ROSIE NOLAN reviews ‘Before Us’ at Soho Theatre.
Shuffling onstage is the last of her kind: an undisclosed and undiscovered creature on the verge of extinction. Dressed in thick green socks and half a lurid green sleeping bag, Stuart Bowden’s persona presents an account of the way she dies.
Part of Soho Theatre’s ‘Soho Solo’ showcase series of solo performances, Bowden’s one-man show is wonderfully weird and surprisingly uplifting. Combining exaggerated and absurd physical comedy with simple music performed on miniature instruments, ‘Before Us’ is a ‘melan-comic’ demonstration of abject loneliness through the witnessing of the moment of extinction of a species.
To misappropriate a phrase, this is a show of two halves; the first is exposition heavy, setting up the premise of the show and meandering through the neuroses of the protagonist, whereas it is during the second where Bowden’s abilities as a performer really come to the fore. For surreal comedy to work at its best it must seem as off the cuff as possible: the first half an hour of ‘Before Us’ however, is punctuated by asides throughout the retrospective narration which feel overly rehearsed, well written lines fall flat as a result and the tone of the show takes the occasional hit.
This is one of the show’s main points of concern. While technically very good on paper, at times its comedy is so technical that it feels like humour by numbers; his physicality is at times relied upon too heavy-handedly. However, the latter half far excels the former. There is a sort of coda in the show that comes from Bowden climbing through the audience; what was previously a fourth window to be glanced through is destroyed, and the immersion of the audience is immediate. From this point on the show comes into its own, the asides are all but forgotten, and the oft-clunky narration is dropped, allowing the tale is played out in real time.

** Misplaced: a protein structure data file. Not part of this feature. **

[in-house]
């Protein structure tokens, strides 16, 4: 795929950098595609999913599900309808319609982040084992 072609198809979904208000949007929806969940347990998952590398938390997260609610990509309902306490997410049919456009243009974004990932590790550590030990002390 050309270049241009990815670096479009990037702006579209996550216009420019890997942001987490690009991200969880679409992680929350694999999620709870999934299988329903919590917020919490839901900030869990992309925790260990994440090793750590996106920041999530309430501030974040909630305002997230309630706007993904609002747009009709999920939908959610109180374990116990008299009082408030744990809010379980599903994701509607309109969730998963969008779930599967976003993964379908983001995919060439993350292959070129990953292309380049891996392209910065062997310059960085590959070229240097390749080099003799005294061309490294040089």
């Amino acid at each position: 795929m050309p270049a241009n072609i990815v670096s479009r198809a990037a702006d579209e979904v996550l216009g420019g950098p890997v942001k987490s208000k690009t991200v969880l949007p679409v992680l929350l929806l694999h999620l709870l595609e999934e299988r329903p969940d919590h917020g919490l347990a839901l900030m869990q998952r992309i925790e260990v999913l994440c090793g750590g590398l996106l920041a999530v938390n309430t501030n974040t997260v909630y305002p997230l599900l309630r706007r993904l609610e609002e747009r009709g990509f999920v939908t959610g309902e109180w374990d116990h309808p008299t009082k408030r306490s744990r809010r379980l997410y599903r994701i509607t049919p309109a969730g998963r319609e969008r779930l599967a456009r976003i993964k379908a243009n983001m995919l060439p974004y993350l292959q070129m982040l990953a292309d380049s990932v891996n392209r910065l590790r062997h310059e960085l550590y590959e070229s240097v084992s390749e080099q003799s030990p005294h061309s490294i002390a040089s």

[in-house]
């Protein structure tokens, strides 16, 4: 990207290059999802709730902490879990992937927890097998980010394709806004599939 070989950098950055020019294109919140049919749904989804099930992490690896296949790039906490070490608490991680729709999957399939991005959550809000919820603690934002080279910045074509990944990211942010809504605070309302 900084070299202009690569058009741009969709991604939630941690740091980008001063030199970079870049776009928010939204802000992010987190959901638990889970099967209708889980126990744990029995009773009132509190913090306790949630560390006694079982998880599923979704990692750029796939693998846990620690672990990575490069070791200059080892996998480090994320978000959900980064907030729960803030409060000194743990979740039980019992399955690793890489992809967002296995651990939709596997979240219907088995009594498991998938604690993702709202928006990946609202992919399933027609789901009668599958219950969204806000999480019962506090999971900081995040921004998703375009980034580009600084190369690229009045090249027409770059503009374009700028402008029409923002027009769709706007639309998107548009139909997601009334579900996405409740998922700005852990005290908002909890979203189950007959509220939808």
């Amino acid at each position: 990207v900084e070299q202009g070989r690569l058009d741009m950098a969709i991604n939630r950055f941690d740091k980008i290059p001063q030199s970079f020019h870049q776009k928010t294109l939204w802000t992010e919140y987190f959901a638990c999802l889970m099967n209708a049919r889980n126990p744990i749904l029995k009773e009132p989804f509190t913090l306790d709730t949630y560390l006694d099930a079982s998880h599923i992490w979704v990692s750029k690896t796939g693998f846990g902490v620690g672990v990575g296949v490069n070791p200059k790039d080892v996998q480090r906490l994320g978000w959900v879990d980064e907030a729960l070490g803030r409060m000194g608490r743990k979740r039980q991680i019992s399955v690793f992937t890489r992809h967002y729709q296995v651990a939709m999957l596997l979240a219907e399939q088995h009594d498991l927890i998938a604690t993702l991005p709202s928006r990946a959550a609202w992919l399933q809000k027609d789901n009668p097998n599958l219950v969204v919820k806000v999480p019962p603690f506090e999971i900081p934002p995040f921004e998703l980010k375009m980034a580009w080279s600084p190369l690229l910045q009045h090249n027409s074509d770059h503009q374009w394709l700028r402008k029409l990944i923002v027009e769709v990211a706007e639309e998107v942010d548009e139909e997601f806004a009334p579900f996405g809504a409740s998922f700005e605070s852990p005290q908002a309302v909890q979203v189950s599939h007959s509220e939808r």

Bowden is a stronger performer as a musician. It is through his musicality where he provides the funniest, most touching, and most innovative moments of the show, accompanied by his toy keyboard, banjolele, and a loop pedal. The tiny instruments bring a sense of childlike vulnerability to our protagonist. This vulnerability is manipulated by Bowden to illicit the audience to bend to his will; you will, as he requests, hold the hands of those surrounding him, and you will sing along with him.
‘Before Us’ is based loosely on Bowden’s father’s own death, and its aim is to force us to comprehend our own mortality. The final product is a completely unique, venerably daft, but ultimately rather beautiful show; the suggestion that perhaps the “whole world was meant for you” is truly lasting.
‘Before Us’ is part of Soho Solo Season 2015. For more information and tickets please click here.
Image attributed Soho Theatre.